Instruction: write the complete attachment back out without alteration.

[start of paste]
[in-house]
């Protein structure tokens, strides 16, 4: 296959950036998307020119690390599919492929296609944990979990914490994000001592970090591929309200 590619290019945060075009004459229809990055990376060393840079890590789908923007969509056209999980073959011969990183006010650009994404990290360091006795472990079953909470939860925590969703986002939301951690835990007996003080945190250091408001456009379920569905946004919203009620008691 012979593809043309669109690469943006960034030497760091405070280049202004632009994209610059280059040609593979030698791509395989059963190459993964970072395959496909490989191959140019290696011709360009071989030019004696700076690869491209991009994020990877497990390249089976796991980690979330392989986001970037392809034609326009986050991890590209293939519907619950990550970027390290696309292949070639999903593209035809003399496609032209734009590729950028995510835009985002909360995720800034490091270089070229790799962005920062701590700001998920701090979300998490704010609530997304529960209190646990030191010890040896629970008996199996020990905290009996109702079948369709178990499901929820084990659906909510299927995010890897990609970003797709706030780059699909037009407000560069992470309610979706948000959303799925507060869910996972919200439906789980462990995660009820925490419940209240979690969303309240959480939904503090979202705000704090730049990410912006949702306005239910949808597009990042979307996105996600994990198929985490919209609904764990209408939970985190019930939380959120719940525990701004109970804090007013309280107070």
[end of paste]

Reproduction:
[in-house]
């Protein structure tokens, strides 16, 4: 296959950036998307020119690390599919492929296609944990979990914490994000001592970090591929309200 590619290019945060075009004459229809990055990376060393840079890590789908923007969509056209999980073959011969990183006010650009994404990290360091006795472990079953909470939860925590969703986002939301951690835990007996003080945190250091408001456009379920569905946004919203009620008691 012979593809043309669109690469943006960034030497760091405070280049202004632009994209610059280059040609593979030698791509395989059963190459993964970072395959496909490989191959140019290696011709360009071989030019004696700076690869491209991009994020990877497990390249089976796991980690979330392989986001970037392809034609326009986050991890590209293939519907619950990550970027390290696309292949070639999903593209035809003399496609032209734009590729950028995510835009985002909360995720800034490091270089070229790799962005920062701590700001998920701090979300998490704010609530997304529960209190646990030191010890040896629970008996199996020990905290009996109702079948369709178990499901929820084990659906909510299927995010890897990609970003797709706030780059699909037009407000560069992470309610979706948000959303799925507060869910996972919200439906789980462990995660009820925490419940209240979690969303309240959480939904503090979202705000704090730049990410912006949702306005239910949808597009990042979307996105996600994990198929985490919209609904764990209408939970985190019930939380959120719940525990701004109970804090007013309280107070």